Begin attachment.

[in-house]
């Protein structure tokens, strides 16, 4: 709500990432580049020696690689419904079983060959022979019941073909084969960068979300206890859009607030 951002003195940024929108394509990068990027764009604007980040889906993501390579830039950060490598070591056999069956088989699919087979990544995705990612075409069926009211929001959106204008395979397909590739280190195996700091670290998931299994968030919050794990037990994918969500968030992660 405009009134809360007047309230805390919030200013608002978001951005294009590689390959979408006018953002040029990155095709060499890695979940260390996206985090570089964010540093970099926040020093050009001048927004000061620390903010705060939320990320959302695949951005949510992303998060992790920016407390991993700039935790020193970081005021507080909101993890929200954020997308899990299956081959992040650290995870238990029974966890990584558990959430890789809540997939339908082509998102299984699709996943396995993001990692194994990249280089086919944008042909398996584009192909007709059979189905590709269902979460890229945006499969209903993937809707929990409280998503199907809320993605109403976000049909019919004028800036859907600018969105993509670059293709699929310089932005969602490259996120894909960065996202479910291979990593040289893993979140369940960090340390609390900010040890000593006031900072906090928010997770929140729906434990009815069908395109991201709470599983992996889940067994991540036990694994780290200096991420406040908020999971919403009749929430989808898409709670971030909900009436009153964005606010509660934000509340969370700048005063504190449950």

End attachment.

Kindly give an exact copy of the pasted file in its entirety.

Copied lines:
[in-house]
């Protein structure tokens, strides 16, 4: 709500990432580049020696690689419904079983060959022979019941073909084969960068979300206890859009607030 951002003195940024929108394509990068990027764009604007980040889906993501390579830039950060490598070591056999069956088989699919087979990544995705990612075409069926009211929001959106204008395979397909590739280190195996700091670290998931299994968030919050794990037990994918969500968030992660 405009009134809360007047309230805390919030200013608002978001951005294009590689390959979408006018953002040029990155095709060499890695979940260390996206985090570089964010540093970099926040020093050009001048927004000061620390903010705060939320990320959302695949951005949510992303998060992790920016407390991993700039935790020193970081005021507080909101993890929200954020997308899990299956081959992040650290995870238990029974966890990584558990959430890789809540997939339908082509998102299984699709996943396995993001990692194994990249280089086919944008042909398996584009192909007709059979189905590709269902979460890229945006499969209903993937809707929990409280998503199907809320993605109403976000049909019919004028800036859907600018969105993509670059293709699929310089932005969602490259996120894909960065996202479910291979990593040289893993979140369940960090340390609390900010040890000593006031900072906090928010997770929140729906434990009815069908395109991201709470599983992996889940067994991540036990694994780290200096991420406040908020999971919403009749929430989808898409709670971030909900009436009153964005606010509660934000509340969370700048005063504190449950």